obscuring blood/inflammation with invasive cancers.29
impact on Laboratory Practice
The incorporation of specimen adequacy as an integral part
of the cervical cytology report has been acknowledged as one
of the most important contributions of TBS. The impact on
laboratory practice has been dramatic. Surveys conducted by
CAP revealed that in 1990 only 35% of responding labora-
tories routinely reported specimen adequacy; by 1992, this
figure increased to 85%.30 A 1991 CAP survey found that
most laboratories reported unsatisfactory specimen rates of
0.5-1.0% . By the year 2003, a CAP survey assessing Bethesda
implementation and reporting rates31 found that 73.6% of
responding laboratories had eliminated the use of the "sat-
isfactory but limited by.
.." category and the 2001 TBS mini-
mum squamous cellularity criteria had been adopted by
85.3%. Experts had predicted an increase in unsatisfactory
rates with the use of TBS 2001 criteria. While some studies
have indeed reported this (up to a tenfold increase on con-
ventional smears32), the CAP survey31 and other reports from
the United States33 and Europe34 did not show an increase
in the unsatisfactory rate after conversion to TBS 2001 ade-
quacy criteria. Possibilities suggested by the authors include
improved sampling and preparation methods, related pre-
dominantly to liquid-based methodology, or, alternatively,
lack of attention to the TBS 2001 criteria.31
General Categorization
The general categorization is a clerical device to aid clinicians and
their office staff in triaging patients/prioritizing cases for review
and to assist laboratories in compiling statistical information.
There are 3 headings used under the general category:
1. "Negative for intraepithelial lesion or malignancy"
for specimens in which an epithelial abnormality is
not identified. Organisms and other benign/reactive
cellular changes can be reported in the Interpretation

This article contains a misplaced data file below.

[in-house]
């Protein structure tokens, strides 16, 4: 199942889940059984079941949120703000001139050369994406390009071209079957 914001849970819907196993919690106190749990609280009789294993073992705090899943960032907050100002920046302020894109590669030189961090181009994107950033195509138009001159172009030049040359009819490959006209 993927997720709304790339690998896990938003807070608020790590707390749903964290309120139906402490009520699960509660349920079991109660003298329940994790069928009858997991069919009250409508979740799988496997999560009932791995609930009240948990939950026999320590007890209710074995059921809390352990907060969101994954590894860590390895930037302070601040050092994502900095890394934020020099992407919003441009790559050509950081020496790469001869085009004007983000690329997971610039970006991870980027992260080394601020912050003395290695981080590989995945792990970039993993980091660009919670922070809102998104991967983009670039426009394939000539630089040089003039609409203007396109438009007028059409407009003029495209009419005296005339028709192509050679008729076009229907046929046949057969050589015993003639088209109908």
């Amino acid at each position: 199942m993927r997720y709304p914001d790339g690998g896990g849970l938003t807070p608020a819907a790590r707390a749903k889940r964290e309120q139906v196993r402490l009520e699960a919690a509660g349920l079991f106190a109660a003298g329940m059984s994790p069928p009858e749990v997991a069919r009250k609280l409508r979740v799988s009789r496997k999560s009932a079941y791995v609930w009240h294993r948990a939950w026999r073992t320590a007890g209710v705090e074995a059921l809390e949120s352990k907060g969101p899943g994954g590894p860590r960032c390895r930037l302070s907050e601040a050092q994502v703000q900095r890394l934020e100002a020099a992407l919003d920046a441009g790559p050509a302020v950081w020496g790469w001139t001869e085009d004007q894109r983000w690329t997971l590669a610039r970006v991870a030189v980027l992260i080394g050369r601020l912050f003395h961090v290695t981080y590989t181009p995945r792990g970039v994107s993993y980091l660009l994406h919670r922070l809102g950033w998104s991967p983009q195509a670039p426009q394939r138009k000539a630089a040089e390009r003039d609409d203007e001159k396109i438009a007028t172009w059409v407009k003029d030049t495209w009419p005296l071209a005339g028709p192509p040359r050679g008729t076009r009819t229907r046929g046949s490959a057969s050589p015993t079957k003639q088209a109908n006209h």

under this category.
2. "Other" may be utilized for cases in which there is
no clear cytologic abnormality but the findings may
warrant follow-up/investigation based on patient risk,
for example endometrial cells in a woman 40 years of
age or older.
3. "Epithelial cell abnormality" may be utilized for squa-
mous or glandular epithelial abnormalities. Specify as
far as possible which type is present.
If more than one diagnostic entity is present—for exam-
ple, an infectious process and an epithelial abnormality—the
specimen should be categorized according to the most clini-
cally significant lesion; in this example, epithelial cell abnor-
mality. However, the general category should not replace
narrative (descriptive) terminology for communicating the
interpretation/result. Some laboratories also extend the con-
cept of a general or summary categorization to nongynecologic
specimens.
Interpretation/Result
The prior Bethesda system use of the term "diagnosis" was
replaced by "interpretation/result" in 2001. Workshop partici-
pants felt that cervical cytology is a screening, not a diagnostic
test, that provides the clinician with information on morpho-
logic findings that need to be integrated with the patient's
other clinical findings for a final diagnosis and subsequent
management.7